Sunday, March 02, 2008

Economics and Social Policy - XLV

Welcome to the March 2, 2008 edition of Economics and Social Policy. It’s only a week late!

John Crenshaw presents The Biggest Scam Your Bank Gets Away With Everyday posted at Truthful Lending dot Com.

The moral of the banking story is don’t overdraw your checking account. But it’s hardly a shock that the bank would structure processing in order to generate the most fees.

Christine presents The European Exchange Rate and travel in Berlin, Germany posted at Me, My Kid and Life: An American Single Mom Living in France.

It’s not really an exchange rate piece, but offers some hints on saving money while vacationing in Berlin.

Not to make fun of anyone’s blog titles or anything, but “Me, My Kid and Life: An American Single Mom Living in France” sounds like a Women’s Studies Department Committee re-write of “An American in Paris

Jose DeJesus MD presents Doctors Get Bonuses for Raising the Bar and More Doctors Consider Opting Out of Medicare and Private Networks posted at Physician Entrepreneur.

Congress will almost certainly waive the reduction in Medicare reimbursement. There is a strong incentive, however, to start / perpetuate the healthcare ‘crisis’, especially in an election year already favoring the Democrats.

The potential downside is that they get caught doing something egregious leading to NHS-style results.

Jason Gill presents Economics and Oikos: Christian Reflections on Polygamy posted at The Catholic Atheist

Interesting. I’d certainly suggest that the Christian view on monogamy is more creedal than conventional. And it’s certainly true that polygamy tends to benefit high status men and lower status women. I’d also suspect that high status women are somewhat disadvantaged as well.

Leon Gettler presents The R-word: how hard a landing? posted at Sox First.

Recessions are only known in retrospect, and that professional economists often miss the direction of GDP change in their forecasts. That said, there are certainly enough leading indicators to make one worry, and I’d say recession is likely.

Contributing factors, external to the obvious economic ones are Venezuela’s saber-rattling (interesting that they’ve officially sided with the terrorists of FARC), as well as the anti-trade, anti-business & market rhetoric blasting at maximum volume by both Clinton and Obama.

Charles H. Green presents Trust Is the New Leadership In A Flat World and Decaying Social Trust and Moral Indignation posted at Trust Matters.

Interesting pieces. As a side note, I’m sick of the whole “world is flat” thing. Give Friedman credit – it’s an interesting concept, even if the model is starting to unravel a bit. Unfortunately, the book is way too long for the material.

Ha! I got the quiz right!.

One of the central principles behind the market society is trust. Unfortunately, like the Protestant work ethic and saving, it doesn’t carry a whole lot of meaning in a society where bad consequences are always someone else’s fault.

David Gross presents The Picket Line — 15 February 2008 posted at The Picket Line.

A comparison of prices at the supermarket, small corner market, and co-op. I’m not sure that I’d sign up for the proposition that organic is either better for you or the environment. That said, there are big quality advantages to the local farmer’s markets, but the best deals and quality are necessarily seasonal.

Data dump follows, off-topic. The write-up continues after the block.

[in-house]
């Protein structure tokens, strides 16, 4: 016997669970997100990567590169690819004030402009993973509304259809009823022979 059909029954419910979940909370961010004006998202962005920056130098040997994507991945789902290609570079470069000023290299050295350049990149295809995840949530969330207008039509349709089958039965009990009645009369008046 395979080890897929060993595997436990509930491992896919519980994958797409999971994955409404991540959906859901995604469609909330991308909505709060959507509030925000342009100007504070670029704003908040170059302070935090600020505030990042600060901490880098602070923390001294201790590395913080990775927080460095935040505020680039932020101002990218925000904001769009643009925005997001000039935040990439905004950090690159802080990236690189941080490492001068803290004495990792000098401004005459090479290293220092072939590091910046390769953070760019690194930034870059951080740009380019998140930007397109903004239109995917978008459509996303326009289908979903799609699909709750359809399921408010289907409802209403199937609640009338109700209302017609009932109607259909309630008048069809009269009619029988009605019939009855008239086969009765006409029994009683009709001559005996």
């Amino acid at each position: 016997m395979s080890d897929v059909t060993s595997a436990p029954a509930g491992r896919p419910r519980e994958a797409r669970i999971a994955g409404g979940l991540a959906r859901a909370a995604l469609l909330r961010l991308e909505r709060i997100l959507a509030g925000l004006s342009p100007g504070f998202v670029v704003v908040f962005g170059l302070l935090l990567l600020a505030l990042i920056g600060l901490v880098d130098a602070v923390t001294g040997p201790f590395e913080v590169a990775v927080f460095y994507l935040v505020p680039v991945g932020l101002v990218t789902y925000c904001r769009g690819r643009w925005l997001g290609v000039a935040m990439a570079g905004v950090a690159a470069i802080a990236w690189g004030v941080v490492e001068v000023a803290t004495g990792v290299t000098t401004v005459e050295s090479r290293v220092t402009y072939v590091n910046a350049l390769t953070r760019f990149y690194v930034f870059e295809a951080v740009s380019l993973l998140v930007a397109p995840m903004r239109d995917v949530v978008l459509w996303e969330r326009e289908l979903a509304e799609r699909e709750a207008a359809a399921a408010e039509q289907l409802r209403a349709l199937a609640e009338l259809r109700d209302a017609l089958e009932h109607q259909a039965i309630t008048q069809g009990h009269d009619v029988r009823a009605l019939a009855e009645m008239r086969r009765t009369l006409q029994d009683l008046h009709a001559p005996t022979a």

al leong presents Agrarianism and the Popular Education Culture posted at Daily Oil Blog. .

Continuing the food & farming emphasis, an article on the New Agrarians. Very, very few like farming, but most of us like the idea of being gentlemen farmers… Tweed jackets, pipes, manor houses, dogs, horses, pheasant hunting… while some other poor schmuck does all of the work.

Louise Manning presents The mandate for leadership posted at The Human Imprint.

Great leaders – born or made? Anyone can improve their leadership skills, but that doesn’t make them a leader.

Tim Newlin presents How Much is a Billion Dollars posted at timtim.

I’m drawn to the old Minnie the Moocher line -- ‘had a million dollars in nickels an dimes, she counted them all a million times”.

Raymond presents Qualifying For An Economic Stimulus Tax Rebate Check and Looking Forward To Receiving and Not Spending My Economic Stimulus Rebate Check posted at Money Blue Book.

Send me the money! I’ll probably wind up frittering it away in the bank.
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Hairy Swede presents A Swedish American in Sweden: The Swedish Model Gone Awry and The Swedish Economy Booms and Babies Emerge posted at A Swedish American in Sweden.

Unfortunately, lazy students are to be found everywhere – not just in Sweden.

Vihar Sheth presents Target Ups The Ante While Macy's Blows posted at Vihar Sheth.

Yup, the traditional department store business is a real mess. As a concept, you have to either be very price aggressive, e.g., Wal-Mart, or really upscale. Target is trying to position itself as just a hair better than Wal-Mart, but cheaper than the “big name” chains like Macy’s.

Can’t say that I remember the last time I bought anything in a ‘real’ department store like Macy’s.

Wenchypoo presents Comparing Working vs. Staying Home posted at Wisdom From Wenchypoo's Mental Wastebasket.

There’s a lot to be said for frugality, and Wendy’s sayin’ it.

Warren Wong presents How To Expand Your Business Through Quality And Word Of Mouth posted at Personal Development for INTJs.

Quality products are necessary but not sufficient for a successful business. Granted, you won’t get very far without quality, but you won’t get very far without good marketing, accounting, and management.

That concludes this edition. Submit your blog article to the next edition of Economics and Social Policy using our carnival submission form. Past posts can be found on our blog carnival index page.

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